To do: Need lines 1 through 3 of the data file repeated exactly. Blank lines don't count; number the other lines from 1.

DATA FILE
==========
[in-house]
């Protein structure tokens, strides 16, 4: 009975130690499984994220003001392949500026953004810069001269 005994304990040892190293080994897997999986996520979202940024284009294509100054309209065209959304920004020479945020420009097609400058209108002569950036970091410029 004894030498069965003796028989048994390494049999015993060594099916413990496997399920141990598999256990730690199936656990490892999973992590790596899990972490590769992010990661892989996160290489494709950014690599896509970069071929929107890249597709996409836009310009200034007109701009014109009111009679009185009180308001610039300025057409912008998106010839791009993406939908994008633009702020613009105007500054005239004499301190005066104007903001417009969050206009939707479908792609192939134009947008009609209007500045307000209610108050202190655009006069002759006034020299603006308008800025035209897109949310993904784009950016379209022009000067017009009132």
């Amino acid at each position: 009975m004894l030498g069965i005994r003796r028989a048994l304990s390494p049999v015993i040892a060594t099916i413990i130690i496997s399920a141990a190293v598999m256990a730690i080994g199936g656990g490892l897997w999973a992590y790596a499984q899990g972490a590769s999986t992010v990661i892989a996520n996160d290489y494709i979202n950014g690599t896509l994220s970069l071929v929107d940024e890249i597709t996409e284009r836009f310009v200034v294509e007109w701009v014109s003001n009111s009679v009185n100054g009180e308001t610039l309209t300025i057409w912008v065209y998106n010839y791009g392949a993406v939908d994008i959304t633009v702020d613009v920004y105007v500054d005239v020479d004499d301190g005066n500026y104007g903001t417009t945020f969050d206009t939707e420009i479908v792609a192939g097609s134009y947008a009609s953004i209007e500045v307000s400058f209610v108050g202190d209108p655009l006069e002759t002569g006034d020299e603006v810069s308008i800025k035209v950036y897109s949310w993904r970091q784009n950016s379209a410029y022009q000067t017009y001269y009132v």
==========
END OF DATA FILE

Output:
[in-house]
């Protein structure tokens, strides 16, 4: 009975130690499984994220003001392949500026953004810069001269 005994304990040892190293080994897997999986996520979202940024284009294509100054309209065209959304920004020479945020420009097609400058209108002569950036970091410029 004894030498069965003796028989048994390494049999015993060594099916413990496997399920141990598999256990730690199936656990490892999973992590790596899990972490590769992010990661892989996160290489494709950014690599896509970069071929929107890249597709996409836009310009200034007109701009014109009111009679009185009180308001610039300025057409912008998106010839791009993406939908994008633009702020613009105007500054005239004499301190005066104007903001417009969050206009939707479908792609192939134009947008009609209007500045307000209610108050202190655009006069002759006034020299603006308008800025035209897109949310993904784009950016379209022009000067017009009132």
């Amino acid at each position: 009975m004894l030498g069965i005994r003796r028989a048994l304990s390494p049999v015993i040892a060594t099916i413990i130690i496997s399920a141990a190293v598999m256990a730690i080994g199936g656990g490892l897997w999973a992590y790596a499984q899990g972490a590769s999986t992010v990661i892989a996520n996160d290489y494709i979202n950014g690599t896509l994220s970069l071929v929107d940024e890249i597709t996409e284009r836009f310009v200034v294509e007109w701009v014109s003001n009111s009679v009185n100054g009180e308001t610039l309209t300025i057409w912008v065209y998106n010839y791009g392949a993406v939908d994008i959304t633009v702020d613009v920004y105007v500054d005239v020479d004499d301190g005066n500026y104007g903001t417009t945020f969050d206009t939707e420009i479908v792609a192939g097609s134009y947008a009609s953004i209007e500045v307000s400058f209610v108050g202190d209108p655009l006069e002759t002569g006034d020299e603006v810069s308008i800025k035209v950036y897109s949310w993904r970091q784009n950016s379209a410029y022009q000067t017009y001269y009132v």